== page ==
Not Your Grandfather's Web Any More, a project briefing from the Coalition for Networked Information (CNI) spring 2013 member meeting by David S.H. Rosenthal of LOCKSS and Kris Carpenter Negulescu of the Internet Archive, is now available on CNI's video channels:
What are the practical and theoretical archiving problems posed by the newer parts of the Web, like social media, scientific workflows and Web services? How can the challenges of these latest developments be met, if at all? This presentation reports on the results of a workshop held at the Library of Congress under the auspices of the International Internet Preservation Consortium, where practitioners of Web archiving reviewed these questions. More information about this talk, including presentation slides, is available on the CNI site.
Congratulations to the Internet Archive for launching TV News Search & Borrow service. This is truly an amazing endeavor with a growing collection of "every morsel of news produced in the last three years by 20 different channels, encompassing more than 1,000 news series that have generated more than 350,000 separate programs devoted to news." Search results will be in 30 second clips, and if someone wants a copy of the entire program, a DVD will be sent on loan. NY Times has more. I'm sending it in to be cataloged right now!!
Today the Internet Archive launches TV News Search & Borrow. This service is designed to help engaged citizens better understand the issues and candidates in the 2012 U.S. elections by allowing them to search closed captioning transcripts to borrow relevant television news programs.
The Internet Archive works to preserve the published works of humankind. Inspired by Vanderbilt University’s Television News Archive project, the Internet Archive collects and preserves television news. Like library collections of books and newspapers, this accessible archive of TV news enables anyone to reference and compare statements from this influential medium.
The collection now contains 350,000 news programs collected over 3 years from national U.S. networks and stations in San Francisco and Washington D.C. The archive is updated with new broadcasts 24 hours after they are aired. Older materials are also being added.
Gary's Thursday Roundup: NLRB, Internet Archive, Ancestry.com, U.S. Census, and Much More (17 Items)Submitted by garyprice on Thu, 2011-08-25 15:21.
Hello From DC (I mean Shakeytown, it Was My First Quake) Everyone.
As we prepare for our next event around hear and elsewhere along the east coast I thought it might be a good time to share a mountain of news, new resources, and other goodies with all of you.
The material comes from posts Shirl Kennedy and I made to our INFOdocket.com site. This is just a small amount of what we post seven days a week. Plus, we also provide FullTextReports.com. New reports are listed in the left rail (Thanks Jim and James)
We both hope you find and item or two of interest in the following update. More very soon. (-:
7.“Google Forfeits $500 Million Generated by Online Ads & Prescription Drug Sales by Canadian Online Pharmacies”
The full text of the statement from the USDOJ and FDA
13. Teen Dating Violence: A Literature Review and Annotated Bibliography
From the Federal Research Division of the Library of Congress
Roy updates us on the status of the Wayback machine with an example from the White House:
- Back to the Wayback Machine, Roy Tennant, Library Journal (May 18th, 2011).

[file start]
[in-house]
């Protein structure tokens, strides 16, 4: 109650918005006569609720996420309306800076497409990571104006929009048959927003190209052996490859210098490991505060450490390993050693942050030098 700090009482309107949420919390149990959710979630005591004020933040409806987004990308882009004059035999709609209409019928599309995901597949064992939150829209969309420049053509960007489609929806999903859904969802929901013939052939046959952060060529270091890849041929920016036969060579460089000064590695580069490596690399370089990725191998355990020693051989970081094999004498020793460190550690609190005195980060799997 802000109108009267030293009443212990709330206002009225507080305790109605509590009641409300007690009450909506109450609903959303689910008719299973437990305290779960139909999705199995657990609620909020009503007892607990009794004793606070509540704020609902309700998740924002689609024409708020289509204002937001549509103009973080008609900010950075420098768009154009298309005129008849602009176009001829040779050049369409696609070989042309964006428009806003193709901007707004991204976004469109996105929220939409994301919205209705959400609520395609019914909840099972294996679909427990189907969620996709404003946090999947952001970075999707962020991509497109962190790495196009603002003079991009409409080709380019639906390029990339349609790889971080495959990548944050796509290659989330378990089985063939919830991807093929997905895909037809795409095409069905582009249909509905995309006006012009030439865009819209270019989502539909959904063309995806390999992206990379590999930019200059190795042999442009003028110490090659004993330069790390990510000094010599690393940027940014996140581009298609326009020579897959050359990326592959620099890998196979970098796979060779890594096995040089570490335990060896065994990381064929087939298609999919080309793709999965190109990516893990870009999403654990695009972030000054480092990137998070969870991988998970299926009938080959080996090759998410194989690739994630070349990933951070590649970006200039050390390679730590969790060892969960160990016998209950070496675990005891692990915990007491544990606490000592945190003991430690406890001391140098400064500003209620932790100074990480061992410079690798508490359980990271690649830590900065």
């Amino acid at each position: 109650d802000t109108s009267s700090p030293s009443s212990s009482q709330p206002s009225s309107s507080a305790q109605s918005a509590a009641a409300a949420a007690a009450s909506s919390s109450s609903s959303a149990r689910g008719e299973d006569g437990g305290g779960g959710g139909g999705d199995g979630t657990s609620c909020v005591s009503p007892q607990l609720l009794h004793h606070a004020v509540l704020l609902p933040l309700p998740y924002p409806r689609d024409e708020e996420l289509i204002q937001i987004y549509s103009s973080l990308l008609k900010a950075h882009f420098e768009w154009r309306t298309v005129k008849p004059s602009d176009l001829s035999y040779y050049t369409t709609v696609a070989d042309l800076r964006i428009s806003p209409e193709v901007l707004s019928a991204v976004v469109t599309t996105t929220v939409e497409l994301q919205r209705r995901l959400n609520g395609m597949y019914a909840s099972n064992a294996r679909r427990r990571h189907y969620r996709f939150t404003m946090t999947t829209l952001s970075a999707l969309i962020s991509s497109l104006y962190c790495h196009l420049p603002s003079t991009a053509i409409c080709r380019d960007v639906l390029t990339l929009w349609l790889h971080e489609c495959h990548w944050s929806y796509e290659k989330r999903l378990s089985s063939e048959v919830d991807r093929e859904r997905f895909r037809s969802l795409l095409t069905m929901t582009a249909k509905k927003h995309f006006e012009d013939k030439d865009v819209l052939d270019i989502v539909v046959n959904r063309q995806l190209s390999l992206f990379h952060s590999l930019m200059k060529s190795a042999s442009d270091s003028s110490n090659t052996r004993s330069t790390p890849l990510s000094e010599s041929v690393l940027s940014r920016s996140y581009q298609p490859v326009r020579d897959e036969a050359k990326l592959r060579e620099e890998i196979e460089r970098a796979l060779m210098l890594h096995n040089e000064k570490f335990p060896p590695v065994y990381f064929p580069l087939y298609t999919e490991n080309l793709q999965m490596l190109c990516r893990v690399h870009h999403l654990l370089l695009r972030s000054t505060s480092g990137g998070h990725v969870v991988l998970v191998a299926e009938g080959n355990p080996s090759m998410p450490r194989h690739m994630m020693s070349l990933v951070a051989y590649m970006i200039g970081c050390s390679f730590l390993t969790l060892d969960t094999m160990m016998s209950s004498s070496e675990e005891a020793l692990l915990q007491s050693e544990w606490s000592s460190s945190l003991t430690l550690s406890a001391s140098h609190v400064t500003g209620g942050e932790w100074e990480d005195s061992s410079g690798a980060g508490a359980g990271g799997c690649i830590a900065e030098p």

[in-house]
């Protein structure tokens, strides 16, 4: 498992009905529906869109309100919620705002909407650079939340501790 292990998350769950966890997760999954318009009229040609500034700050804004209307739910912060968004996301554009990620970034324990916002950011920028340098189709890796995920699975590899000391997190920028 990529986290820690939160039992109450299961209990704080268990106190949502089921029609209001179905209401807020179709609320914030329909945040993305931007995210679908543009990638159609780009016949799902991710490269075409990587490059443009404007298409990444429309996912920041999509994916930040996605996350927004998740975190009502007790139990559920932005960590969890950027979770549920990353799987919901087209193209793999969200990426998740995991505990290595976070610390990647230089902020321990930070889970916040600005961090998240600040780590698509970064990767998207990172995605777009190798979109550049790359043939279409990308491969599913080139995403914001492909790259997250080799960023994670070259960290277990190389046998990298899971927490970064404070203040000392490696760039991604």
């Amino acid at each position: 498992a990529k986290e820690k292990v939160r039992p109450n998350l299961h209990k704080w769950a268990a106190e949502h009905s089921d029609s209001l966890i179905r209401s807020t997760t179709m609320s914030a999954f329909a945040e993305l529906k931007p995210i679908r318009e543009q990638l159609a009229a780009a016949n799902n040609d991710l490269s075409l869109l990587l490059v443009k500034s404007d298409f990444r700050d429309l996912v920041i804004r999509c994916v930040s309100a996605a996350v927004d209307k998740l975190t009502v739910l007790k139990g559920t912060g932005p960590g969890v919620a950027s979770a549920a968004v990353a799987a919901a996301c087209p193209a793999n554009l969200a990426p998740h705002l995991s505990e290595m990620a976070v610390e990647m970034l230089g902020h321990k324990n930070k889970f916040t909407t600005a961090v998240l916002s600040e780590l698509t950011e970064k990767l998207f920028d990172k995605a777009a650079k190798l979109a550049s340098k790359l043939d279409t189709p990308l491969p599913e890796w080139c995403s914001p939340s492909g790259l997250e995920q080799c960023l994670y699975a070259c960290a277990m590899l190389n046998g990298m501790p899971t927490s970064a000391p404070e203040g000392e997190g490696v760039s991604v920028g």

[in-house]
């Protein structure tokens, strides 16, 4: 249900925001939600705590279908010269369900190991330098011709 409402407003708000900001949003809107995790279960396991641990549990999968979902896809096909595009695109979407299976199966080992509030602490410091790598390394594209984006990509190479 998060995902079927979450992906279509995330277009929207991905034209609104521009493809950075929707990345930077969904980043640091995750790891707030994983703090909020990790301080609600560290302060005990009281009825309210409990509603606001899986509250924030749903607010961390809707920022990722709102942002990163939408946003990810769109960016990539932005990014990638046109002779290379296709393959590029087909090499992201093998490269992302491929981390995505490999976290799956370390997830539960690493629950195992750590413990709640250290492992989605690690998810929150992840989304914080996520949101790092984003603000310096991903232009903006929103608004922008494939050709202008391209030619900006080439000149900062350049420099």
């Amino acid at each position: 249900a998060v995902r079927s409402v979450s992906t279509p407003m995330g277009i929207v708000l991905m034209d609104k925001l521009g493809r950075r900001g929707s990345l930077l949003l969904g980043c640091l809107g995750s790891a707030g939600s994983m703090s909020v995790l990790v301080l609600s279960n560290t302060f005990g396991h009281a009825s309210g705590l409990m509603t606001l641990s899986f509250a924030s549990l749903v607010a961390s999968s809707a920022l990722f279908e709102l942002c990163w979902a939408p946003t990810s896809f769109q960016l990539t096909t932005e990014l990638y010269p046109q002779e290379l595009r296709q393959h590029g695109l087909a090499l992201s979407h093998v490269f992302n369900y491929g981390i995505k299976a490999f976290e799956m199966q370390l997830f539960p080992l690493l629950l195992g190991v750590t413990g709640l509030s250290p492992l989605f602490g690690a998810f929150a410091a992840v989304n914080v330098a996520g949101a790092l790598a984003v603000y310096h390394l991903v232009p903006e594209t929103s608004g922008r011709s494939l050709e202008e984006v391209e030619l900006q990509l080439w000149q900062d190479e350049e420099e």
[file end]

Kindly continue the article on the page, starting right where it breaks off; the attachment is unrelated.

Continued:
But that means that any claims to be "archiving the web" should be taken with a grain of salt. Maybe say "archiving the parts of the web that matter" or "ignoring what doesn’t matter so much".
And, don't forget Archive-It, the web archiving service from Internet Archive.
Through a user-friendly web interface, Archive-It partners can catalog, manage, and browse their archived collections using web archiving tools developed at the Internet Archive. Collections are hosted at the Internet Archive data center and are accessible to the public, including full-text search.
At the last couple of depository library council meetings, I've heard comments from documents librarians -- especially from librarians at smaller institutions -- that they'd love to participate in the digitization process of historic government documents, but for various reasons (lack of $$, staffing, time, technical infrastructure etc) could not undertake large scale digitization projects.
Now there's a way for lots of libraries to chip in on the greater goal of increased access to historic government documents with very little $$ or infrastructure. We've mentioned before about BookLiberator and DIYbookscanner, two projects working on low cost hardware solutions for digitizing books using off the shelf digital cameras and free opensource software called Book Scan Wizard.
But there were still 2 pieces missing to make the whole workflow run smoothly for libraries and government documents collections of all sizes. The third piece to the puzzle just became a reality with yesterday's announcement that Book Scan Wizard had teamed up with the Internet Archive to provide automatic uploads of scans to the Internet Archive (directions and more information here). Hardware: check. Software: check. Digital infrastructure: check.
With the new version of Book Scan Wizard, or even through just uploading directly to the Internet Archive, any PDF composed of images of book pages or organized zip file filled with images of book pages will be automatically processed. The Internet Archive’s servers will then automatically perform optical character recognition (OCR) on the book and make a pdf, epub, kindle (mobi), daisy, djvu, and text file copy of the entire book available for download by anyone, anywhere. You can see a sample book from this process to get a better idea. All this happens within a few hours of the book being uploaded and then anyone can download it. This is free OCR for anyone in the world.
Now there's one last piece needed: Scan on demand. This idea has already been put into practice by the Internet Archive's Open Library and their partnership with the Boston Public Library. What we need is to open up the Catalog of Government Publications (CGP) -- which will soon include over 1 million records from GPO's historic shelflist spanning 1870s - 1992 -- similar to the way the BPL's scan on demand project (now retired it seems) allowed users to request a scan of a public domain book directly from the Open Library catalog.